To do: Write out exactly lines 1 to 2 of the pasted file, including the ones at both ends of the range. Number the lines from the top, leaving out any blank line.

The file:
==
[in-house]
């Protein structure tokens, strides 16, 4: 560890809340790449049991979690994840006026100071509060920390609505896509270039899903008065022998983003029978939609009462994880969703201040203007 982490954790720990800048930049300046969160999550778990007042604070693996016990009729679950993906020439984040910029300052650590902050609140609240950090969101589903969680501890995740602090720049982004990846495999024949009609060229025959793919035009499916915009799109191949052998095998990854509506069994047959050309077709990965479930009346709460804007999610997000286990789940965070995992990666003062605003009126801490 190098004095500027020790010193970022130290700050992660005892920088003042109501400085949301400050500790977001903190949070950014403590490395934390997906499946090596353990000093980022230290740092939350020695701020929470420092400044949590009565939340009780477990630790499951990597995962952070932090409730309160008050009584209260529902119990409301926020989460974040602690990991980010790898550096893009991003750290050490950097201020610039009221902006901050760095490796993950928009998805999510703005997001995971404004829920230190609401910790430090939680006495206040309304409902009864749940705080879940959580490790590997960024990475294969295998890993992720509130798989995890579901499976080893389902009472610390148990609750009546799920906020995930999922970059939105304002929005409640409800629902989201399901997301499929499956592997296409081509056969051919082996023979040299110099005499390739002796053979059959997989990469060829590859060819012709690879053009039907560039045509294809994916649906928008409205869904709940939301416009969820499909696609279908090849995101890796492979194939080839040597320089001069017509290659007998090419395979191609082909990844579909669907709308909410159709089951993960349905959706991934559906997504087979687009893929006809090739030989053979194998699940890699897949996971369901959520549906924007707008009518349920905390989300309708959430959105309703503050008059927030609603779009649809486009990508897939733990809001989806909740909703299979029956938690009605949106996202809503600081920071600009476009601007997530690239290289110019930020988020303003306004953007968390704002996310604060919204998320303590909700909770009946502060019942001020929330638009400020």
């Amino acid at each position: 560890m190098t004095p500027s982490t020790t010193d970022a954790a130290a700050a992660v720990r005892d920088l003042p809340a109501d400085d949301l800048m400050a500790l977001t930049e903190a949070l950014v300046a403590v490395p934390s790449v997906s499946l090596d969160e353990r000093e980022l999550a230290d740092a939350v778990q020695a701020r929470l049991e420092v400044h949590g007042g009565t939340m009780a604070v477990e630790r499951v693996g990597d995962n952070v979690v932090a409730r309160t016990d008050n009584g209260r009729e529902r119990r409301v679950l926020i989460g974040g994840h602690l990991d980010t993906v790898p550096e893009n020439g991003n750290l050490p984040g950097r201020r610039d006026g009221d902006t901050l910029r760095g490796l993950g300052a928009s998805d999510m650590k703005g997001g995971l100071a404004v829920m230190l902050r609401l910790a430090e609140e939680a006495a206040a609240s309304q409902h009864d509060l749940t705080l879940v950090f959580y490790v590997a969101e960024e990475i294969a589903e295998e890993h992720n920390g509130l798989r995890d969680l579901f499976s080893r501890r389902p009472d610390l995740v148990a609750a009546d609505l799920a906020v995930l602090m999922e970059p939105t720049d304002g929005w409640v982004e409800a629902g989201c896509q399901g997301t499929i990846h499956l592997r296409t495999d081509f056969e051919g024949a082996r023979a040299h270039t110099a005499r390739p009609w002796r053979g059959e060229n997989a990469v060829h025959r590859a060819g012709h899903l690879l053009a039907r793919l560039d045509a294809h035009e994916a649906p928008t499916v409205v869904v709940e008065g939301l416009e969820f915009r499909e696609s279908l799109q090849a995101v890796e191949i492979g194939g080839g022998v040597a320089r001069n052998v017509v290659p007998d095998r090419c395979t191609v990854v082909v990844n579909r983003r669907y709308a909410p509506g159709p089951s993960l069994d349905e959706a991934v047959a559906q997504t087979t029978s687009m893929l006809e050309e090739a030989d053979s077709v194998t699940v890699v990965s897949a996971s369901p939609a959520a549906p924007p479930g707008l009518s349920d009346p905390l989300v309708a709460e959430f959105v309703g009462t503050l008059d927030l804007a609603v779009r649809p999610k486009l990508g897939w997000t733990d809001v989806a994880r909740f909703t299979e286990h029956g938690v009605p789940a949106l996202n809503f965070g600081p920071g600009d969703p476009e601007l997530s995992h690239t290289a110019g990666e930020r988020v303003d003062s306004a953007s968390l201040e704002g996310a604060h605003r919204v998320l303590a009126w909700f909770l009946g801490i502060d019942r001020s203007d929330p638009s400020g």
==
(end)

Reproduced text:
[in-house]
């Protein structure tokens, strides 16, 4: 560890809340790449049991979690994840006026100071509060920390609505896509270039899903008065022998983003029978939609009462994880969703201040203007 982490954790720990800048930049300046969160999550778990007042604070693996016990009729679950993906020439984040910029300052650590902050609140609240950090969101589903969680501890995740602090720049982004990846495999024949009609060229025959793919035009499916915009799109191949052998095998990854509506069994047959050309077709990965479930009346709460804007999610997000286990789940965070995992990666003062605003009126801490 190098004095500027020790010193970022130290700050992660005892920088003042109501400085949301400050500790977001903190949070950014403590490395934390997906499946090596353990000093980022230290740092939350020695701020929470420092400044949590009565939340009780477990630790499951990597995962952070932090409730309160008050009584209260529902119990409301926020989460974040602690990991980010790898550096893009991003750290050490950097201020610039009221902006901050760095490796993950928009998805999510703005997001995971404004829920230190609401910790430090939680006495206040309304409902009864749940705080879940959580490790590997960024990475294969295998890993992720509130798989995890579901499976080893389902009472610390148990609750009546799920906020995930999922970059939105304002929005409640409800629902989201399901997301499929499956592997296409081509056969051919082996023979040299110099005499390739002796053979059959997989990469060829590859060819012709690879053009039907560039045509294809994916649906928008409205869904709940939301416009969820499909696609279908090849995101890796492979194939080839040597320089001069017509290659007998090419395979191609082909990844579909669907709308909410159709089951993960349905959706991934559906997504087979687009893929006809090739030989053979194998699940890699897949996971369901959520549906924007707008009518349920905390989300309708959430959105309703503050008059927030609603779009649809486009990508897939733990809001989806909740909703299979029956938690009605949106996202809503600081920071600009476009601007997530690239290289110019930020988020303003306004953007968390704002996310604060919204998320303590909700909770009946502060019942001020929330638009400020």